In The News

'Unexplained paradox' explained: Why flashy desert channels look the way they do

Stream channels in desert landscapes can lay bone-dry for weeks or months at a time before an erratic, volatile storm suddenly turns a reach into a raging torrent. But when the water recedes, the channel often looks like not much happened, with no sign of structures like point bars, cut banks, riffles and pools that one might expect to see if a stream with perennial flow suddenly lost its water. For scientists who study these landscapes, that's the " unexplained paradox ": Despite having the occasional hydraulics seemingly capable of building some complex streambed topography, desert channels tend to remain simple, smooth and straight. A new study published in the journal Geology is the first to explain what's going on.

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Microbes around sea floor methane seeps found sequestering greenhouse gas

A study published in Nature Communications shows that microbes living in carbonate rocks on the ocean floor are helping sequester a greenhouse gas, according to a release on the journal’s website . The microbial ecosystems thrive around methane seeps, where they consume methane and sulphate. Layers of carbonate around these seeps have often been regarded as lifeless, but the new research suggests that they are both a product of and home to countless microbes. These ecosystems have not been considered in models that examine greenhouse gas exchange in the ocean, says Samantha Joye, microbial geochemist at the University of Georgia. She says the findings could inspire reexamination of past research. Image: A methane seep offshore of Virginia.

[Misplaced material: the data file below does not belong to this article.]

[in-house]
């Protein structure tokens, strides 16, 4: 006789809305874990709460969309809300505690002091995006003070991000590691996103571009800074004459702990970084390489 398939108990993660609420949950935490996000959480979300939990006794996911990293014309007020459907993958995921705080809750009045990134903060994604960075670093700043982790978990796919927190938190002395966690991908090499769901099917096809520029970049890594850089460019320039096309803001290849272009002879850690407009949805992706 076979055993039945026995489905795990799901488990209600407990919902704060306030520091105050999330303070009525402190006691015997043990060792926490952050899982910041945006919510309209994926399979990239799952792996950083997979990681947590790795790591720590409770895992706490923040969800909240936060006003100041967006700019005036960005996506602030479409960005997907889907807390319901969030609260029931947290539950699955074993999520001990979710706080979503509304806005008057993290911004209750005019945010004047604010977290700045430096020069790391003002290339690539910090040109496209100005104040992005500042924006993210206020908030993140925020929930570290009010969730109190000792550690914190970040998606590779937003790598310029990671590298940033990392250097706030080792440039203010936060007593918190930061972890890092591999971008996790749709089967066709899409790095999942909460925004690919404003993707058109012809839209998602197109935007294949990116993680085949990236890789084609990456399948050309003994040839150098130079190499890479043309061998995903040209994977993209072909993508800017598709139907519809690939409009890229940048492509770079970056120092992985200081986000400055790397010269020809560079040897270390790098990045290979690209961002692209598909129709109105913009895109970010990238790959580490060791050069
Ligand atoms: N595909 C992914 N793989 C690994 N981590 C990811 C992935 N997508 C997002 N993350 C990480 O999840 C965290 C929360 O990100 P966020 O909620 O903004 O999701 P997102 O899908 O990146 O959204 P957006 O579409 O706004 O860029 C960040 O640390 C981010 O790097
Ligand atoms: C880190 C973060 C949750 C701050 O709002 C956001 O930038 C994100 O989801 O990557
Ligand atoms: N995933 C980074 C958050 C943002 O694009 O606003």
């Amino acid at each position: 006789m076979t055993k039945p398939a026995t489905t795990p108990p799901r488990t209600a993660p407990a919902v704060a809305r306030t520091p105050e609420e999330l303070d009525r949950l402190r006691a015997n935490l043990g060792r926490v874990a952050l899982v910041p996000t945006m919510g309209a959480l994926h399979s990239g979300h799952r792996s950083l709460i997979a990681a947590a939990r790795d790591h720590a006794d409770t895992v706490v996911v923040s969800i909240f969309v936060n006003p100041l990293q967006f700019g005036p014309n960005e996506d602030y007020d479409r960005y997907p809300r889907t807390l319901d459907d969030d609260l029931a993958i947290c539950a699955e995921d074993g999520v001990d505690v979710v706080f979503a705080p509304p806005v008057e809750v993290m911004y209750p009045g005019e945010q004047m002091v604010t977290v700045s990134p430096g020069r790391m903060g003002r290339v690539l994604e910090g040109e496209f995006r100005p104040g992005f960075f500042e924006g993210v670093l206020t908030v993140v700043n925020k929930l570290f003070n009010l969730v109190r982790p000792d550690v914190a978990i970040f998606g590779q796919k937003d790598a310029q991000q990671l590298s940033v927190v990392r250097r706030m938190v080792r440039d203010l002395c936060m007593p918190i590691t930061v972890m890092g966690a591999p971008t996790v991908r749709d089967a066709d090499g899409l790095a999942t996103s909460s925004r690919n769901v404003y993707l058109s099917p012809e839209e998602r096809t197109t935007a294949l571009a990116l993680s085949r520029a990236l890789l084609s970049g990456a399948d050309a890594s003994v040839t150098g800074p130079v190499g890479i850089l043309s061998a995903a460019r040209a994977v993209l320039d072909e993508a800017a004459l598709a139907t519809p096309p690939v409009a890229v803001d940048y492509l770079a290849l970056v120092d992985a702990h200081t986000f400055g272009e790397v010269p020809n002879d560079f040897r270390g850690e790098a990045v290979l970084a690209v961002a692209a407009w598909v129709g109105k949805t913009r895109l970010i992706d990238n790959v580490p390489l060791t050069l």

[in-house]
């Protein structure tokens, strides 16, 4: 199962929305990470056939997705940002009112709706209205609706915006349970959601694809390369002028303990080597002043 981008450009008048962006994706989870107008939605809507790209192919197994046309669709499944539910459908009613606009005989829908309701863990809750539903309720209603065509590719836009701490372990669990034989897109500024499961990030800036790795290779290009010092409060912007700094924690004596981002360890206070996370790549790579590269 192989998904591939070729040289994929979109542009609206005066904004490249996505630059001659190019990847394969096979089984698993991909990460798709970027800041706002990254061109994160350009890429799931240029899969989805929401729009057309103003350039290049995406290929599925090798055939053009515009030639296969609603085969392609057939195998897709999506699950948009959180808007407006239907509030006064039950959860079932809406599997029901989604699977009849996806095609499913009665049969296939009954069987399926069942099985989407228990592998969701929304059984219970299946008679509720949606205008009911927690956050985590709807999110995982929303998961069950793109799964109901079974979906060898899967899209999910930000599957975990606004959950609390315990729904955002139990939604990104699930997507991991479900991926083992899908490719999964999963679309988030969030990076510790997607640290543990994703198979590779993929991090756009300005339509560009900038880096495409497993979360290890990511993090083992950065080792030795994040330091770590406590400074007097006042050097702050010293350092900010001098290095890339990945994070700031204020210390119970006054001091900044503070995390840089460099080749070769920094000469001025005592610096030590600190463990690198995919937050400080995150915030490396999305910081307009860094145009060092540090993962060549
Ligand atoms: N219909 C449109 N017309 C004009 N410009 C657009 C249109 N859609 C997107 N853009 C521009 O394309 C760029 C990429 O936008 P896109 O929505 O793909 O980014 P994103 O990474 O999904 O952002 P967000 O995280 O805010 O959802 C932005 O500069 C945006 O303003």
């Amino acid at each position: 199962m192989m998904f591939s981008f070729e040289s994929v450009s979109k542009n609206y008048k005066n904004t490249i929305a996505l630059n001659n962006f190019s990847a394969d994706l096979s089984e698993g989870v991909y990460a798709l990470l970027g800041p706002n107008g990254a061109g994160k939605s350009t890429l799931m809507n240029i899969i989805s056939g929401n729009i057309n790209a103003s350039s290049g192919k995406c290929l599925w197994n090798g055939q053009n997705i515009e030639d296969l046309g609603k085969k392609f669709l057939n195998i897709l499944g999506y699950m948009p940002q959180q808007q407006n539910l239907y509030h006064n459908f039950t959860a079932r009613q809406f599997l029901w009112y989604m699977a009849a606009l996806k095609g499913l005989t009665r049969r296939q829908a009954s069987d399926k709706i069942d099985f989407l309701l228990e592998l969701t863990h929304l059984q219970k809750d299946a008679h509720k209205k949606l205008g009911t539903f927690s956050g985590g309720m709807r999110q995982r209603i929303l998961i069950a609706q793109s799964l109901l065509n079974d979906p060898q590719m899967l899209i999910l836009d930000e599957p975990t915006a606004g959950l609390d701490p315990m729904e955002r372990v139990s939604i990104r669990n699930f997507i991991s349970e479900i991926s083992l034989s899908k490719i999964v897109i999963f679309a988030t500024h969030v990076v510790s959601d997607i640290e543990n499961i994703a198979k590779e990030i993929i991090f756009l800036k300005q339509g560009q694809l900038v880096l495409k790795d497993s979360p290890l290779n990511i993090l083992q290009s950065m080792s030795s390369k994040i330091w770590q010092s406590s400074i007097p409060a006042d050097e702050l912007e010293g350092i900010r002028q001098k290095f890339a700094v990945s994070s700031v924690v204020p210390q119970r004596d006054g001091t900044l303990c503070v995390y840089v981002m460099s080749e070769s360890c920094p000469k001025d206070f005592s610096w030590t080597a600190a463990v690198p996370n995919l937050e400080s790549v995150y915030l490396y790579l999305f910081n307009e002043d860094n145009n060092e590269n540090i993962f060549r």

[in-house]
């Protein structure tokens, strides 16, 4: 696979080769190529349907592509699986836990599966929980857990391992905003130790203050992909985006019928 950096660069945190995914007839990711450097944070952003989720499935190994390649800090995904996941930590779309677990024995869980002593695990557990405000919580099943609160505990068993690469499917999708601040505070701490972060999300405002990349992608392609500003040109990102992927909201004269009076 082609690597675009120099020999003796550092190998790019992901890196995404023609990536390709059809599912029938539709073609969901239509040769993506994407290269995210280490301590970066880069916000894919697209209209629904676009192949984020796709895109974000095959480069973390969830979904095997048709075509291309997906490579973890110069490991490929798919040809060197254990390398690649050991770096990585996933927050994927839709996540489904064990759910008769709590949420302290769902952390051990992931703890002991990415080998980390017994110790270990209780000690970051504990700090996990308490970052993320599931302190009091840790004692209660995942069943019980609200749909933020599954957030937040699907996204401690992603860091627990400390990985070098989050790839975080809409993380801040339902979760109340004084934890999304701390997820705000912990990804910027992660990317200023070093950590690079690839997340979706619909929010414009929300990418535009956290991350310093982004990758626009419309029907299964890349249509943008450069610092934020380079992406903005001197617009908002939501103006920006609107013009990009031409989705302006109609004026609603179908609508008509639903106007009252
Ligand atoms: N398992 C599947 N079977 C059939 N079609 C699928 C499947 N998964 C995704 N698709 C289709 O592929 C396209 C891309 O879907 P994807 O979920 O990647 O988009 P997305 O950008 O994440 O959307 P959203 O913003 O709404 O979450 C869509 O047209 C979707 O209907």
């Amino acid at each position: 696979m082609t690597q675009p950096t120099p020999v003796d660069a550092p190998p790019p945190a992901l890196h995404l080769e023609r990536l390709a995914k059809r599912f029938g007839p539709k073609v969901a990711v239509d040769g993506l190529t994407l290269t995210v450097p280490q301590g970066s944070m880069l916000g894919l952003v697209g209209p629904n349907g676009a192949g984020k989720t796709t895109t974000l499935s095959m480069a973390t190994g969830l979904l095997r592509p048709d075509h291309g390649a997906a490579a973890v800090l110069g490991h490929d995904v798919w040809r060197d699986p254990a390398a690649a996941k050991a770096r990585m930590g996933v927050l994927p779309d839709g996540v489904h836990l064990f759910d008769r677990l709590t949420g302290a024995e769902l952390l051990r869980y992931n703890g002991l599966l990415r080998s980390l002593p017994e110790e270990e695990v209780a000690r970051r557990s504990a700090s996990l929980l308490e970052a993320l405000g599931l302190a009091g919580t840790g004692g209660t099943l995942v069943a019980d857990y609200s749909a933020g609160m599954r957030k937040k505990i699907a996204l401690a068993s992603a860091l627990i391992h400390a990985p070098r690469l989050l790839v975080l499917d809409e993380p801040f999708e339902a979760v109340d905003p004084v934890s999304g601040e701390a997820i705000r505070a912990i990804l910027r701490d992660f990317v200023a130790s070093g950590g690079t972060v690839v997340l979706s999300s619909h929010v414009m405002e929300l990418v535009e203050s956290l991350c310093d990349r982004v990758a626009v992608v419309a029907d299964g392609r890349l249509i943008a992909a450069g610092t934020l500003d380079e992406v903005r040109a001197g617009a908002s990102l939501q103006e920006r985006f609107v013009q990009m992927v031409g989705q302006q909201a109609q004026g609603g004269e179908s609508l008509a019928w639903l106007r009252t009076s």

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New amphibian chytrid fungus tests ease search for wide-ranging frog disease

Amphibian chytrid fungus is implicated in the drastic decline of amphibians across the world, but much about the disease it causes remains unknown. A new study presents a first step in understanding how the fungus persists in aquatic habitats before it takes up residence in frogs themselves. Scientists discovered the fungus and its effects in 1998 after frog populations were found declining in remote, protected areas where some of the usual threats to amphibians -- habitat loss and pollution -- didn't apply. The fungus has since been found killing frogs in Australia, the western U.S., South America and more places across the globe. Yet many aspects of the disease are still unexplained. For example, it infects some populations while others appear immune for reasons that aren't clear.

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